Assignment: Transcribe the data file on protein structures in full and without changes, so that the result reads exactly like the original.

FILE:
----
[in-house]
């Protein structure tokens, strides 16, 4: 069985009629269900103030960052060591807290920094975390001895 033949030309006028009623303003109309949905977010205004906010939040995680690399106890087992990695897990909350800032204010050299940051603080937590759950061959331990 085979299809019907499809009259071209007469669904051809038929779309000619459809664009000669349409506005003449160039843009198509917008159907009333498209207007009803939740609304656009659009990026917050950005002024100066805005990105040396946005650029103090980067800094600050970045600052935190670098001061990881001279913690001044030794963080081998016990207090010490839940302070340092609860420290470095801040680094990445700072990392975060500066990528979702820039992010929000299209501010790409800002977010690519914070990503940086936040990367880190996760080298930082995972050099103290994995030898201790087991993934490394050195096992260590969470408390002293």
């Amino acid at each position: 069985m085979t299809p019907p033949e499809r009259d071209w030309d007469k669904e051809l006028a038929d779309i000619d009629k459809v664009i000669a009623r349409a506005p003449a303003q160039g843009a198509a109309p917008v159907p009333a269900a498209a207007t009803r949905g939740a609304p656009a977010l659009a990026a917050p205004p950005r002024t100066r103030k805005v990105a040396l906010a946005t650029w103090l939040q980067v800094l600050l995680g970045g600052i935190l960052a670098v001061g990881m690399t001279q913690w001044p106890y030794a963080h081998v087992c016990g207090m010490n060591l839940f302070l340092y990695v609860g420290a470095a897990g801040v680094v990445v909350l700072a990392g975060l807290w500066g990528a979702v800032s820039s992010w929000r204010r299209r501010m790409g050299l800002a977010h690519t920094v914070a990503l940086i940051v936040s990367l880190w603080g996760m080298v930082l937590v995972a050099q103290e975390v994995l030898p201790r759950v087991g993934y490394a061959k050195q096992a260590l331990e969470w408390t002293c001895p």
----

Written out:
[in-house]
């Protein structure tokens, strides 16, 4: 069985009629269900103030960052060591807290920094975390001895 033949030309006028009623303003109309949905977010205004906010939040995680690399106890087992990695897990909350800032204010050299940051603080937590759950061959331990 085979299809019907499809009259071209007469669904051809038929779309000619459809664009000669349409506005003449160039843009198509917008159907009333498209207007009803939740609304656009659009990026917050950005002024100066805005990105040396946005650029103090980067800094600050970045600052935190670098001061990881001279913690001044030794963080081998016990207090010490839940302070340092609860420290470095801040680094990445700072990392975060500066990528979702820039992010929000299209501010790409800002977010690519914070990503940086936040990367880190996760080298930082995972050099103290994995030898201790087991993934490394050195096992260590969470408390002293």
């Amino acid at each position: 069985m085979t299809p019907p033949e499809r009259d071209w030309d007469k669904e051809l006028a038929d779309i000619d009629k459809v664009i000669a009623r349409a506005p003449a303003q160039g843009a198509a109309p917008v159907p009333a269900a498209a207007t009803r949905g939740a609304p656009a977010l659009a990026a917050p205004p950005r002024t100066r103030k805005v990105a040396l906010a946005t650029w103090l939040q980067v800094l600050l995680g970045g600052i935190l960052a670098v001061g990881m690399t001279q913690w001044p106890y030794a963080h081998v087992c016990g207090m010490n060591l839940f302070l340092y990695v609860g420290a470095a897990g801040v680094v990445v909350l700072a990392g975060l807290w500066g990528a979702v800032s820039s992010w929000r204010r299209r501010m790409g050299l800002a977010h690519t920094v914070a990503l940086i940051v936040s990367l880190w603080g996760m080298v930082l937590v995972a050099q103290e975390v994995l030898p201790r759950v087991g993934y490394a061959k050195q096992a260590l331990e969470w408390t002293c001895p």